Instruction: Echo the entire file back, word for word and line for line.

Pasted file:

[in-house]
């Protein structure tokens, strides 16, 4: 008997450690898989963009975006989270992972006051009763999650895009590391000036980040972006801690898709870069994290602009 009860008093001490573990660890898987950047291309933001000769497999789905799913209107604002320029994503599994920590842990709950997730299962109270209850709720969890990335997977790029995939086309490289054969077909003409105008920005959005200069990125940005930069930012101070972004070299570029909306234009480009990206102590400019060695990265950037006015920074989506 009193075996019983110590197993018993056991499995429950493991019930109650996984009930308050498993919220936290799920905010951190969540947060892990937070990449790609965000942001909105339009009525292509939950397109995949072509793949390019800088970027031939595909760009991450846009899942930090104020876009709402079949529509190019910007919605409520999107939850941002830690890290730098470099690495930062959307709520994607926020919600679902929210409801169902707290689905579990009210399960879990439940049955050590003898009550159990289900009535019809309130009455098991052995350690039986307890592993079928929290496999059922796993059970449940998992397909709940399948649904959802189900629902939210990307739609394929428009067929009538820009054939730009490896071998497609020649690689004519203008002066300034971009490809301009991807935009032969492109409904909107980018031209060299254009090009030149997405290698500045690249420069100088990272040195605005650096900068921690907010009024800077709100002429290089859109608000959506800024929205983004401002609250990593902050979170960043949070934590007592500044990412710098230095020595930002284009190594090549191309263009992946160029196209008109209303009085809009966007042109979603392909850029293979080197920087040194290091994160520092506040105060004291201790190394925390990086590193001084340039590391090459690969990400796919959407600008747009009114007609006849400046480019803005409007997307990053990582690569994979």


[in-house]
């Protein structure tokens, strides 16, 4: 008997450690898989963009975006989270992972006051009763999650895009590391000036980040972006801690898709870069994290602009 009860008093001490573990660890898987950047291309933001000769497999789905799913209107604002320029994503599994920590842990709950997730299962109270209850709720969890990335997977790029995939086309490289054969077909003409105008920005959005200069990125940005930069930012101070972004070299570029909306234009480009990206102590400019060695990265950037006015920074989506 009193075996019983110590197993018993056991499995429950493991019930109650996984009930308050498993919220936290799920905010951190969540947060892990937070990449790609965000942001909105339009009525292509939950397109995949072509793949390019800088970027031939595909760009991450846009899942930090104020876009709402079949529509190019910007919605409520999107939850941002830690890290730098470099690495930062959307709520994607926020919600679902929210409801169902707290689905579990009210399960879990439940049955050590003898009550159990289900009535019809309130009455098991052995350690039986307890592993079928929290496999059922796993059970449940998992397909709940399948649904959802189900629902939210990307739609394929428009067929009538820009054939730009490896071998497609020649690689004519203008002066300034971009490809301009991807935009032969492109409904909107980018031209060299254009090009030149997405290698500045690249420069100088990272040195605005650096900068921690907010009024800077709100002429290089859109608000959506800024929205983004401002609250990593902050979170960043949070934590007592500044990412710098230095020595930002284009190594090549191309263009992946160029196209008109209303009085809009966007042109979603392909850029293979080197920087040194290091994160520092506040105060004291201790190394925390990086590193001084340039590391090459690969990400796919959407600008747009009114007609006849400046480019803005409007997307990053990582690569994979």